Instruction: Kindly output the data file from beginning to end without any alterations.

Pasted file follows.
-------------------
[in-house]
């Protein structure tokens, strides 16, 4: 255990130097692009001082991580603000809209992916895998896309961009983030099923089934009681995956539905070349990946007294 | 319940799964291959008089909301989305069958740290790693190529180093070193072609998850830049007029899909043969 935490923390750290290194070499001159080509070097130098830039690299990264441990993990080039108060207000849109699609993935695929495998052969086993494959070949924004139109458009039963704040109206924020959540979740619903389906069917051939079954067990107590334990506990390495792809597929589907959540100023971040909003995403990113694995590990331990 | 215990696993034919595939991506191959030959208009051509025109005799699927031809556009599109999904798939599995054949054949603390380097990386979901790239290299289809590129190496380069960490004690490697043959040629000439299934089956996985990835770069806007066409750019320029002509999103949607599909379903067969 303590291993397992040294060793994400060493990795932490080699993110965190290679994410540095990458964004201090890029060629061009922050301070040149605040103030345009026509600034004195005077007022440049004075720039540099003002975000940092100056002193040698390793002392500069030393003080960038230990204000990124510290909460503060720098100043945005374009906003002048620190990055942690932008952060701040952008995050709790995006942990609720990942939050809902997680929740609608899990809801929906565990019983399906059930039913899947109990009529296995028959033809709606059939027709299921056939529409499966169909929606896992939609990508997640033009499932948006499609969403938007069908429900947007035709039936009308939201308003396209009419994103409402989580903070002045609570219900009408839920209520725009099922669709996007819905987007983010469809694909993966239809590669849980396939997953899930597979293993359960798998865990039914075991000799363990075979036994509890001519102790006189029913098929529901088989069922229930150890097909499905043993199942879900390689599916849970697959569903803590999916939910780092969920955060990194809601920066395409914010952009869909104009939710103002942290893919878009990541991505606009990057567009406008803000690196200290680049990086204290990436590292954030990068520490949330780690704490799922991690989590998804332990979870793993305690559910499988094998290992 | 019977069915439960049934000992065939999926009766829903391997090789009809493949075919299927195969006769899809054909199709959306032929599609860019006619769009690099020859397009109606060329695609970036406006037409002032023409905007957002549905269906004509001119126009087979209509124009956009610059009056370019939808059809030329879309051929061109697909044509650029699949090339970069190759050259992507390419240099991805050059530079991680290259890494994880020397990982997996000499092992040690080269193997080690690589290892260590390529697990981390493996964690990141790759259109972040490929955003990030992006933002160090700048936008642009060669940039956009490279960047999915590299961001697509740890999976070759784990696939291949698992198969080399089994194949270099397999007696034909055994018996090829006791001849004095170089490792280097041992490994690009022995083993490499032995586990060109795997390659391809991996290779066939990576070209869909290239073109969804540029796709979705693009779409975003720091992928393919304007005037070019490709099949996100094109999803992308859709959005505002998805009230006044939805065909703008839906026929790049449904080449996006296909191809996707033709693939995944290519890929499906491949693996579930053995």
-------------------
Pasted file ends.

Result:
[in-house]
């Protein structure tokens, strides 16, 4: 255990130097692009001082991580603000809209992916895998896309961009983030099923089934009681995956539905070349990946007294 | 319940799964291959008089909301989305069958740290790693190529180093070193072609998850830049007029899909043969 935490923390750290290194070499001159080509070097130098830039690299990264441990993990080039108060207000849109699609993935695929495998052969086993494959070949924004139109458009039963704040109206924020959540979740619903389906069917051939079954067990107590334990506990390495792809597929589907959540100023971040909003995403990113694995590990331990 | 215990696993034919595939991506191959030959208009051509025109005799699927031809556009599109999904798939599995054949054949603390380097990386979901790239290299289809590129190496380069960490004690490697043959040629000439299934089956996985990835770069806007066409750019320029002509999103949607599909379903067969 303590291993397992040294060793994400060493990795932490080699993110965190290679994410540095990458964004201090890029060629061009922050301070040149605040103030345009026509600034004195005077007022440049004075720039540099003002975000940092100056002193040698390793002392500069030393003080960038230990204000990124510290909460503060720098100043945005374009906003002048620190990055942690932008952060701040952008995050709790995006942990609720990942939050809902997680929740609608899990809801929906565990019983399906059930039913899947109990009529296995028959033809709606059939027709299921056939529409499966169909929606896992939609990508997640033009499932948006499609969403938007069908429900947007035709039936009308939201308003396209009419994103409402989580903070002045609570219900009408839920209520725009099922669709996007819905987007983010469809694909993966239809590669849980396939997953899930597979293993359960798998865990039914075991000799363990075979036994509890001519102790006189029913098929529901088989069922229930150890097909499905043993199942879900390689599916849970697959569903803590999916939910780092969920955060990194809601920066395409914010952009869909104009939710103002942290893919878009990541991505606009990057567009406008803000690196200290680049990086204290990436590292954030990068520490949330780690704490799922991690989590998804332990979870793993305690559910499988094998290992 | 019977069915439960049934000992065939999926009766829903391997090789009809493949075919299927195969006769899809054909199709959306032929599609860019006619769009690099020859397009109606060329695609970036406006037409002032023409905007957002549905269906004509001119126009087979209509124009956009610059009056370019939808059809030329879309051929061109697909044509650029699949090339970069190759050259992507390419240099991805050059530079991680290259890494994880020397990982997996000499092992040690080269193997080690690589290892260590390529697990981390493996964690990141790759259109972040490929955003990030992006933002160090700048936008642009060669940039956009490279960047999915590299961001697509740890999976070759784990696939291949698992198969080399089994194949270099397999007696034909055994018996090829006791001849004095170089490792280097041992490994690009022995083993490499032995586990060109795997390659391809991996290779066939990576070209869909290239073109969804540029796709979705693009779409975003720091992928393919304007005037070019490709099949996100094109999803992308859709959005505002998805009230006044939805065909703008839906026929790049449904080449996006296909191809996707033709693939995944290519890929499906491949693996579930053995």